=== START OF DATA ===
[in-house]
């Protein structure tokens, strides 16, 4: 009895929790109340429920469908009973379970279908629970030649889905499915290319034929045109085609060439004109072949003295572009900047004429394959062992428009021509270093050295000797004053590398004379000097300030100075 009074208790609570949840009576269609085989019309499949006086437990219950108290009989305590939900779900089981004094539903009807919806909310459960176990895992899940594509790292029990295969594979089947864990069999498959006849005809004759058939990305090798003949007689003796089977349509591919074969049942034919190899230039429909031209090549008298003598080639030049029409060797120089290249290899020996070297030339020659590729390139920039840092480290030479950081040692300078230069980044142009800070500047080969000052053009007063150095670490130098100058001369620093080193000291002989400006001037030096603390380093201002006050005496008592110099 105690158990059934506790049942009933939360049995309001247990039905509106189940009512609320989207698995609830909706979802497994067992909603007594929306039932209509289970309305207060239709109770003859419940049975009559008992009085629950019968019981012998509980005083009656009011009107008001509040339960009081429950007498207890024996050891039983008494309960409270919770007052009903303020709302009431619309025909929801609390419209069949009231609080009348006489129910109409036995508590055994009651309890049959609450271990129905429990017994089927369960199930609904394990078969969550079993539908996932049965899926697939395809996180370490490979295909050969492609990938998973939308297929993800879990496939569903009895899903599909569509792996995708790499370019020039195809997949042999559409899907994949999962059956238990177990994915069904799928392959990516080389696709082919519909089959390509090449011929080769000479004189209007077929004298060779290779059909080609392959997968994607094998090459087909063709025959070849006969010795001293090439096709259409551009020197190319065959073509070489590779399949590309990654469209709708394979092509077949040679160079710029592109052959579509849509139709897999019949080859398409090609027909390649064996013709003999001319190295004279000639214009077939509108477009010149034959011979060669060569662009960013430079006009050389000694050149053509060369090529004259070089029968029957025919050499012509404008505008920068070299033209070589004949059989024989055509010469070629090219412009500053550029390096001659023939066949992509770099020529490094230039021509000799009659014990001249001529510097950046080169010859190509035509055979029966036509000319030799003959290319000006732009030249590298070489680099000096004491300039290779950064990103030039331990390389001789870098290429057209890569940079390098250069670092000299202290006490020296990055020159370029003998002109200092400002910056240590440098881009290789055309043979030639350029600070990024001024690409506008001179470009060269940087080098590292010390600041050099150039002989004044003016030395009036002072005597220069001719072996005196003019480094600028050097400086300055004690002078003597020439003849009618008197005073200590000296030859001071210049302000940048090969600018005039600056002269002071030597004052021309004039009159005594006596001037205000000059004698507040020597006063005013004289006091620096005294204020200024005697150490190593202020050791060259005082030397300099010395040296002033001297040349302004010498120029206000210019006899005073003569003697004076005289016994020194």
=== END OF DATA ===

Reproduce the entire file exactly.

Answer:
[in-house]
């Protein structure tokens, strides 16, 4: 009895929790109340429920469908009973379970279908629970030649889905499915290319034929045109085609060439004109072949003295572009900047004429394959062992428009021509270093050295000797004053590398004379000097300030100075 009074208790609570949840009576269609085989019309499949006086437990219950108290009989305590939900779900089981004094539903009807919806909310459960176990895992899940594509790292029990295969594979089947864990069999498959006849005809004759058939990305090798003949007689003796089977349509591919074969049942034919190899230039429909031209090549008298003598080639030049029409060797120089290249290899020996070297030339020659590729390139920039840092480290030479950081040692300078230069980044142009800070500047080969000052053009007063150095670490130098100058001369620093080193000291002989400006001037030096603390380093201002006050005496008592110099 105690158990059934506790049942009933939360049995309001247990039905509106189940009512609320989207698995609830909706979802497994067992909603007594929306039932209509289970309305207060239709109770003859419940049975009559008992009085629950019968019981012998509980005083009656009011009107008001509040339960009081429950007498207890024996050891039983008494309960409270919770007052009903303020709302009431619309025909929801609390419209069949009231609080009348006489129910109409036995508590055994009651309890049959609450271990129905429990017994089927369960199930609904394990078969969550079993539908996932049965899926697939395809996180370490490979295909050969492609990938998973939308297929993800879990496939569903009895899903599909569509792996995708790499370019020039195809997949042999559409899907994949999962059956238990177990994915069904799928392959990516080389696709082919519909089959390509090449011929080769000479004189209007077929004298060779290779059909080609392959997968994607094998090459087909063709025959070849006969010795001293090439096709259409551009020197190319065959073509070489590779399949590309990654469209709708394979092509077949040679160079710029592109052959579509849509139709897999019949080859398409090609027909390649064996013709003999001319190295004279000639214009077939509108477009010149034959011979060669060569662009960013430079006009050389000694050149053509060369090529004259070089029968029957025919050499012509404008505008920068070299033209070589004949059989024989055509010469070629090219412009500053550029390096001659023939066949992509770099020529490094230039021509000799009659014990001249001529510097950046080169010859190509035509055979029966036509000319030799003959290319000006732009030249590298070489680099000096004491300039290779950064990103030039331990390389001789870098290429057209890569940079390098250069670092000299202290006490020296990055020159370029003998002109200092400002910056240590440098881009290789055309043979030639350029600070990024001024690409506008001179470009060269940087080098590292010390600041050099150039002989004044003016030395009036002072005597220069001719072996005196003019480094600028050097400086300055004690002078003597020439003849009618008197005073200590000296030859001071210049302000940048090969600018005039600056002269002071030597004052021309004039009159005594006596001037205000000059004698507040020597006063005013004289006091620096005294204020200024005697150490190593202020050791060259005082030397300099010395040296002033001297040349302004010498120029206000210019006899005073003569003697004076005289016994020194």